Step Four: “Happily Ever After” – the Solution
You know how these stories end: they get married. They get rich. They become a prince(ss). And so on. There simply has to be a happy ending. It can’t be a fairy tale without having one, right?
Make sure your ending is as fairy-tale like as possible. Pull out all the stops, and turn your party into the celebration of the century. We need fireworks, we need a wedding, we need everything, and then some. And what we need most, of course, is the punishment of the villain. If your story featured one, make sure they get their just dessert. They almost killed your hero, or at least made them very unhappy. Off with their heads!
Note: My favourite endings are always the most brutal ones. For instance, some of the ugly stepsisters were forced to dance to their deaths in red-hot iron shoes. But my favourite has to be where someone was put in a barrel with sharp nails on the inside, and then dragged through the streets until she was dead. Ouch. And it works, really. I can’t bear watching any type of violence on tv, but I the gorier these fairy tales, the better.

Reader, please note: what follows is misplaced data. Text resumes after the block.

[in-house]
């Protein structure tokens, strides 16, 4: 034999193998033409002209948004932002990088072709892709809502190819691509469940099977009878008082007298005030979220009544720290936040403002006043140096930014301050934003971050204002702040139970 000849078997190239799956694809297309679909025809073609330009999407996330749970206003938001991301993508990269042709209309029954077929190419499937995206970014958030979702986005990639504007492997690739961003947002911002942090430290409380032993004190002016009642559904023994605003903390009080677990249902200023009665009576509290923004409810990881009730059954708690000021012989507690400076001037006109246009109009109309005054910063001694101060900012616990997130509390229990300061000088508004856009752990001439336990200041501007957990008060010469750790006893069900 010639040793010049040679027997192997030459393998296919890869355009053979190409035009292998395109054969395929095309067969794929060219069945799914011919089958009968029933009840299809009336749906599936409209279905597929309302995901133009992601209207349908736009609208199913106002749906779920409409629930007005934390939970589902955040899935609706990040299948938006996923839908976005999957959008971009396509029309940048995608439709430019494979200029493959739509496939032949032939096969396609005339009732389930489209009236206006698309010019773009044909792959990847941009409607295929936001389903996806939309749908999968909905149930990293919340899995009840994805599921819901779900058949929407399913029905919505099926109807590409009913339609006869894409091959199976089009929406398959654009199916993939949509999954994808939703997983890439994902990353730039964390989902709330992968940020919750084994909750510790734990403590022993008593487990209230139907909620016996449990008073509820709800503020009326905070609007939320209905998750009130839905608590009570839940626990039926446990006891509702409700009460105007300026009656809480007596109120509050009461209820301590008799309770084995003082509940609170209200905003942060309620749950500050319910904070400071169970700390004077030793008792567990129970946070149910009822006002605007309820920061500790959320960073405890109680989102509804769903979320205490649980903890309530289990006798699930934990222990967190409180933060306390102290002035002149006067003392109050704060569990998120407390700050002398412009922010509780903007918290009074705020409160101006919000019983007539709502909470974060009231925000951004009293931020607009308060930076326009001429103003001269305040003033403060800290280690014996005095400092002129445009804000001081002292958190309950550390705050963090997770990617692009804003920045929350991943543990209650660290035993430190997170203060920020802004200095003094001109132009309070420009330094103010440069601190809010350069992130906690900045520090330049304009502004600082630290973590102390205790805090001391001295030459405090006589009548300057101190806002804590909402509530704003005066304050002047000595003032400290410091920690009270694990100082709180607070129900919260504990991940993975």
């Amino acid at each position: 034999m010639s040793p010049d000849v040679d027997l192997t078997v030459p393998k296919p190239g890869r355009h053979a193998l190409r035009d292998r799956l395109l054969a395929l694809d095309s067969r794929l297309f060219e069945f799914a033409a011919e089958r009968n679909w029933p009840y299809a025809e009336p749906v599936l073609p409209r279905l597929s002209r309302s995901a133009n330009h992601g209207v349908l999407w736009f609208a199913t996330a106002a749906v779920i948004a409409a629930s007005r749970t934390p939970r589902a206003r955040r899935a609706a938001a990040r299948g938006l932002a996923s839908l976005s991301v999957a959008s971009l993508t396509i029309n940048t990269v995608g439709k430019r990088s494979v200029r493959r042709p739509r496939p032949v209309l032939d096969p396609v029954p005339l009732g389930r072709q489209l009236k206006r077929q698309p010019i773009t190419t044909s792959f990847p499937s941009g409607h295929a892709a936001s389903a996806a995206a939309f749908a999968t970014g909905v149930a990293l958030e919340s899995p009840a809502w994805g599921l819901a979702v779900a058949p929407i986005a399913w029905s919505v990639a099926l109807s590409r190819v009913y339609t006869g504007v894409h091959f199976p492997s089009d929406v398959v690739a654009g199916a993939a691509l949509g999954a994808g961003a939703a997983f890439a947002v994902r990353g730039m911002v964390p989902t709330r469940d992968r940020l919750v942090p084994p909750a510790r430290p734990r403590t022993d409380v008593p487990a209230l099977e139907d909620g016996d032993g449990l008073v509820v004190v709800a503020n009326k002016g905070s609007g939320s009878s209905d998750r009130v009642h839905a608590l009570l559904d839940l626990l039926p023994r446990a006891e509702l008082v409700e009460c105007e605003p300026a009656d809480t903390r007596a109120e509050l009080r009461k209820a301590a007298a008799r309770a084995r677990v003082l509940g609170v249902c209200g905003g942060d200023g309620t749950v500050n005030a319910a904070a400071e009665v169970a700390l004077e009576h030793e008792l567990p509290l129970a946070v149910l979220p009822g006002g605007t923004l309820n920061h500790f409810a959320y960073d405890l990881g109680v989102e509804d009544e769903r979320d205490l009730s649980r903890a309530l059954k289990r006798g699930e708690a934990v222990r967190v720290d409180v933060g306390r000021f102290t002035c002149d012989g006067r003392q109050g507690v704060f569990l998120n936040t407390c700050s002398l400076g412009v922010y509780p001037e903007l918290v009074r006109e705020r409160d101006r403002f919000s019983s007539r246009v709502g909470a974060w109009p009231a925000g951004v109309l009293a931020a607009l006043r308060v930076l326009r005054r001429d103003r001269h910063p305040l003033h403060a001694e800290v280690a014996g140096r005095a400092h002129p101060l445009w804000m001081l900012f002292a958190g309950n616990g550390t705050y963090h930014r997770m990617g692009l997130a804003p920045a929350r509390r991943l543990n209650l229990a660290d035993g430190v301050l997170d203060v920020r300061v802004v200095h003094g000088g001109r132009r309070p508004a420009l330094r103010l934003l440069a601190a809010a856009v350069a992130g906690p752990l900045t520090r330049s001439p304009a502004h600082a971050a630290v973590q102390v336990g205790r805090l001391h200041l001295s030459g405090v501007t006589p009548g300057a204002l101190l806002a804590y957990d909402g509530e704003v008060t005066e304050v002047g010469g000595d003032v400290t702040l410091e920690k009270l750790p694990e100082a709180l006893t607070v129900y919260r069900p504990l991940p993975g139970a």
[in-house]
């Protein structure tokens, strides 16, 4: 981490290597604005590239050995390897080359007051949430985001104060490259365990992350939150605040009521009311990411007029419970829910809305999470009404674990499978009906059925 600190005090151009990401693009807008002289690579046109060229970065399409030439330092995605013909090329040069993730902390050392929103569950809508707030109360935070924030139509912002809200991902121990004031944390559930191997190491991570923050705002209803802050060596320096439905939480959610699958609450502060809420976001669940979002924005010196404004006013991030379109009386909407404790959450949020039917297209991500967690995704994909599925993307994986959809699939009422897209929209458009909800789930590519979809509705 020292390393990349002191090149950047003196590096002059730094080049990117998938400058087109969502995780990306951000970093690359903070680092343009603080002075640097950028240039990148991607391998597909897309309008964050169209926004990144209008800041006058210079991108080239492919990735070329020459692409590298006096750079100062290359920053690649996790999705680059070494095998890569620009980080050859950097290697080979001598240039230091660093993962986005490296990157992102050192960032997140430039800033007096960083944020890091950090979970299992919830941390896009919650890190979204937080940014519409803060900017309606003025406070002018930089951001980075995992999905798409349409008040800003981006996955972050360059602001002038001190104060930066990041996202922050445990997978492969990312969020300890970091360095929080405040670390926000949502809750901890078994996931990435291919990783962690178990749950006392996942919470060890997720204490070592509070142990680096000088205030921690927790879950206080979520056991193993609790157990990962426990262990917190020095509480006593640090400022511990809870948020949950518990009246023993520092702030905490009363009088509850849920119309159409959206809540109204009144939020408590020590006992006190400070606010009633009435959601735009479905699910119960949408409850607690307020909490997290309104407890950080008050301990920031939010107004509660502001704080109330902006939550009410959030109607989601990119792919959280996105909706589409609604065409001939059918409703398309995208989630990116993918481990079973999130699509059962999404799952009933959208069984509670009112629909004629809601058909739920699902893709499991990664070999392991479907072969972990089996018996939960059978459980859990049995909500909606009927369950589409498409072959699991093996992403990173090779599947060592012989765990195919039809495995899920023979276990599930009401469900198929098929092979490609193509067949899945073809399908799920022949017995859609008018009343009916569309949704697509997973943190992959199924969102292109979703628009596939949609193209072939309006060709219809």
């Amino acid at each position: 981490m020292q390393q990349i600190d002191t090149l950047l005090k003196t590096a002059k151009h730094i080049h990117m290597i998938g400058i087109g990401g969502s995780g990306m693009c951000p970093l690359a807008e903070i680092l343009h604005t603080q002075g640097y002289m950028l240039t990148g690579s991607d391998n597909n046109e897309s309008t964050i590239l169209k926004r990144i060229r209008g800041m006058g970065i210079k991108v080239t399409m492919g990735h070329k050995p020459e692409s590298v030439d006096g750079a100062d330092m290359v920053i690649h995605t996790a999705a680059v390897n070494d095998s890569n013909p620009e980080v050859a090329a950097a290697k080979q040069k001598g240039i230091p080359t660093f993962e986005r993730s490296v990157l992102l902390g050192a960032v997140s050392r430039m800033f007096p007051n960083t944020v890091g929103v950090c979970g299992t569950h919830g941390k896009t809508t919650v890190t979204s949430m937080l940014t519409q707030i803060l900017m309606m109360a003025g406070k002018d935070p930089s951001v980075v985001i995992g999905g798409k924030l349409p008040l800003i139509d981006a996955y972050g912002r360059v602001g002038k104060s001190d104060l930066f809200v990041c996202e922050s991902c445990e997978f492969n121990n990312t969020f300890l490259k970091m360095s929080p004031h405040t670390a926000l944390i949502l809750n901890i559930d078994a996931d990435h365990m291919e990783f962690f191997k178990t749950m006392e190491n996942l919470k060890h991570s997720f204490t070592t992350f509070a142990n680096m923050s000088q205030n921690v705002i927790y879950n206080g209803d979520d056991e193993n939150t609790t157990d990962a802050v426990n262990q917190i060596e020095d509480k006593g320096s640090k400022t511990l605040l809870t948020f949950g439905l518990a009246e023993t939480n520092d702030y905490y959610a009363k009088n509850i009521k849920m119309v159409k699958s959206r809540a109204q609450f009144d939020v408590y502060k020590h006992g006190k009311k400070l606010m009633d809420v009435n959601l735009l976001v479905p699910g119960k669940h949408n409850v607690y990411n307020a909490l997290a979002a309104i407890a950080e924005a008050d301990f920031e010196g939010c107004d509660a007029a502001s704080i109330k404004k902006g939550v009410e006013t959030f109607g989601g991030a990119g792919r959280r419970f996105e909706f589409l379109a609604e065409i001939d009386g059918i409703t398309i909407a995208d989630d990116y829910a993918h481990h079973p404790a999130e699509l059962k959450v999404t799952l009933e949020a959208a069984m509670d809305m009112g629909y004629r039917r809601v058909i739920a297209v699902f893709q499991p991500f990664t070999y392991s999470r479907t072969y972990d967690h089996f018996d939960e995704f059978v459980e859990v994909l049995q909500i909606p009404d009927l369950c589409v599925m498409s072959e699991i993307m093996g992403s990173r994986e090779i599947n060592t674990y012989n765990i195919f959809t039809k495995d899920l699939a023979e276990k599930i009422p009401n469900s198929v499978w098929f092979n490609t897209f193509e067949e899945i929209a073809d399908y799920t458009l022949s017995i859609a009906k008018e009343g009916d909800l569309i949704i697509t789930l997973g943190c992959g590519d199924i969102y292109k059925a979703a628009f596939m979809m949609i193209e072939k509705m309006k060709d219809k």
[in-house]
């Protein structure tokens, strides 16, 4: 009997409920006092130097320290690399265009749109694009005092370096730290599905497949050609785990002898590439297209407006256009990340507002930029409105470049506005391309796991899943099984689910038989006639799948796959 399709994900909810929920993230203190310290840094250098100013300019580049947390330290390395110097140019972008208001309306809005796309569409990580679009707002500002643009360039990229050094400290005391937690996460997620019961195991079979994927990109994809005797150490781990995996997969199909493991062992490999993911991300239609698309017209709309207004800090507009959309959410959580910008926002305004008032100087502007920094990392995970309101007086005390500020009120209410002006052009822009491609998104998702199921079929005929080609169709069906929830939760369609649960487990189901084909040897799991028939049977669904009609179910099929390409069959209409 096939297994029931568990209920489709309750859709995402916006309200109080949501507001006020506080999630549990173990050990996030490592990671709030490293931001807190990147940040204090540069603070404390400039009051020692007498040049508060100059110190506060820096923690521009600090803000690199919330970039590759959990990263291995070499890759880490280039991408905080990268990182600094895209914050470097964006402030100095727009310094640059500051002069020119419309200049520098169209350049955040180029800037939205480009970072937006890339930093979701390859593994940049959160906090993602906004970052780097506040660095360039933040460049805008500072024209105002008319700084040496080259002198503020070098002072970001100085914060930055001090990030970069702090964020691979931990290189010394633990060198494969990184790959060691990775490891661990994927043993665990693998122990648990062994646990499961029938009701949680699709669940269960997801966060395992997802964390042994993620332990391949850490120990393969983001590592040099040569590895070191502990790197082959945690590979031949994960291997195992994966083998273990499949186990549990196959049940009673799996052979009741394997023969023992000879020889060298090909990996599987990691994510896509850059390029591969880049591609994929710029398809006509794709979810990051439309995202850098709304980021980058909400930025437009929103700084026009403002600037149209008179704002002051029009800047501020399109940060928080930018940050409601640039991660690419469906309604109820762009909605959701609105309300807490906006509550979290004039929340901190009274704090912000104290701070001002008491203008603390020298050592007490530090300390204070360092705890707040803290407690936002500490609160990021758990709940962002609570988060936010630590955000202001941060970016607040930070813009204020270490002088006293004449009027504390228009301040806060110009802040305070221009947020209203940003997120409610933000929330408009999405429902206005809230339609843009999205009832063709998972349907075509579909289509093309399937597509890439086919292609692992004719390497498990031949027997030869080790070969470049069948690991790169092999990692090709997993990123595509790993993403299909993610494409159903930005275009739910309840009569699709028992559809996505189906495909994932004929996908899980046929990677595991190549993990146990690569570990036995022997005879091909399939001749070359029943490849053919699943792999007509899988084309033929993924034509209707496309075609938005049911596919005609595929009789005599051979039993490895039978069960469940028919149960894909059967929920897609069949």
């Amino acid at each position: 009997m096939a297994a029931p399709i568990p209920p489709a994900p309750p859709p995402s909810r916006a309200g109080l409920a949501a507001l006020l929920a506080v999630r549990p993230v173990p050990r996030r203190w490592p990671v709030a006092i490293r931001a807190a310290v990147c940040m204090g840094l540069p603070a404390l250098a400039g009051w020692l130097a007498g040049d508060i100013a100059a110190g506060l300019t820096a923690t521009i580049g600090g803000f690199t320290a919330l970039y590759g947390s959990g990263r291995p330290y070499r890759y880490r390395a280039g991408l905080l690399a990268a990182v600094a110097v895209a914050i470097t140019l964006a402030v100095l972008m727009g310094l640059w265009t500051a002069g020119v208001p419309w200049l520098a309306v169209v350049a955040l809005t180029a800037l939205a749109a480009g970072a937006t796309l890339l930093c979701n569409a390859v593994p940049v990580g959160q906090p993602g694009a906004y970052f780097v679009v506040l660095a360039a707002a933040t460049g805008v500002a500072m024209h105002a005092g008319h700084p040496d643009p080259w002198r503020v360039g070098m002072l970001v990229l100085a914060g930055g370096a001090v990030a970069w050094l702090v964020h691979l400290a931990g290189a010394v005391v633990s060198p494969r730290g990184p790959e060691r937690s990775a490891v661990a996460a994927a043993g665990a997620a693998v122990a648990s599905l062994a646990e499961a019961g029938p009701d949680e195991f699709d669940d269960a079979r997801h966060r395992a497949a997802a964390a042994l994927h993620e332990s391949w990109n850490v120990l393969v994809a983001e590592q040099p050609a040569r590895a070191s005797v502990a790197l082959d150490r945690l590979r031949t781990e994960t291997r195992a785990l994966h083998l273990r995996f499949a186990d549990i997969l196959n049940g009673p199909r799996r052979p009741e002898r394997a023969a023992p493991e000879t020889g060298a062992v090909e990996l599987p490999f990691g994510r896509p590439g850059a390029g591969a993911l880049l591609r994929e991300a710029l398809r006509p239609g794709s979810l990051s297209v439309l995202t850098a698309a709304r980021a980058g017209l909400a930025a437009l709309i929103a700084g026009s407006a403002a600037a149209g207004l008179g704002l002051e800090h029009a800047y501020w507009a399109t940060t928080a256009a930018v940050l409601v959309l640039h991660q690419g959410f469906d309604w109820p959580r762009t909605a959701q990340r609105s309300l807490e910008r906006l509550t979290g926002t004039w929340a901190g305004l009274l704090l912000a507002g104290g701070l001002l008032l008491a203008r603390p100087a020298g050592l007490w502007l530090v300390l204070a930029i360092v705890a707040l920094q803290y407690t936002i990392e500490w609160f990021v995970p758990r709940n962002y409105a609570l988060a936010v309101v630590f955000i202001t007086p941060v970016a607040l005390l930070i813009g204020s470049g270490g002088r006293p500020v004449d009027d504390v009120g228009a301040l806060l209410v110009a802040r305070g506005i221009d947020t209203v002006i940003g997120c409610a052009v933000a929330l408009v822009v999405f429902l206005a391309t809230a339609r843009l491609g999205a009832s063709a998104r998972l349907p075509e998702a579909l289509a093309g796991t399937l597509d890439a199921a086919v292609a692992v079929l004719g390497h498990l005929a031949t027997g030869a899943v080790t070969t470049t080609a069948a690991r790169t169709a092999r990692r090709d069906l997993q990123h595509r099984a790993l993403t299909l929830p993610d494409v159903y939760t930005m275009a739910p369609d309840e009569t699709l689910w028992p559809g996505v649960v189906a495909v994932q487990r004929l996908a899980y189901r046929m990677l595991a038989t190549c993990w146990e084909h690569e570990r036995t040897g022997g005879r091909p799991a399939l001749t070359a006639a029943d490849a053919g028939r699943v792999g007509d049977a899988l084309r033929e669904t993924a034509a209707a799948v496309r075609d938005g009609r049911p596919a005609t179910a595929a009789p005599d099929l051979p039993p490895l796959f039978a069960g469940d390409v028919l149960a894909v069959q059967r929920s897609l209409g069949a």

Step Five: “At the Edge of a Large Forest” – Setting
Now that we’ve established there are three essential fairy tale elements, it’s time to take a look at some aspects that are also pretty important but can be tweaked to your liking. The first one is the location, or setting. Usually fairy tales take place in either a castle, or a small village, or, of course, a forest, both enchanted or perfectly normal. Obviously, there are countless more, but these three are the most popular ones. It’s a very good idea to have your fairy tale in one of these, because it will be familiar to your audience. They will know from the off-set that they’ll be reading a fairy tale.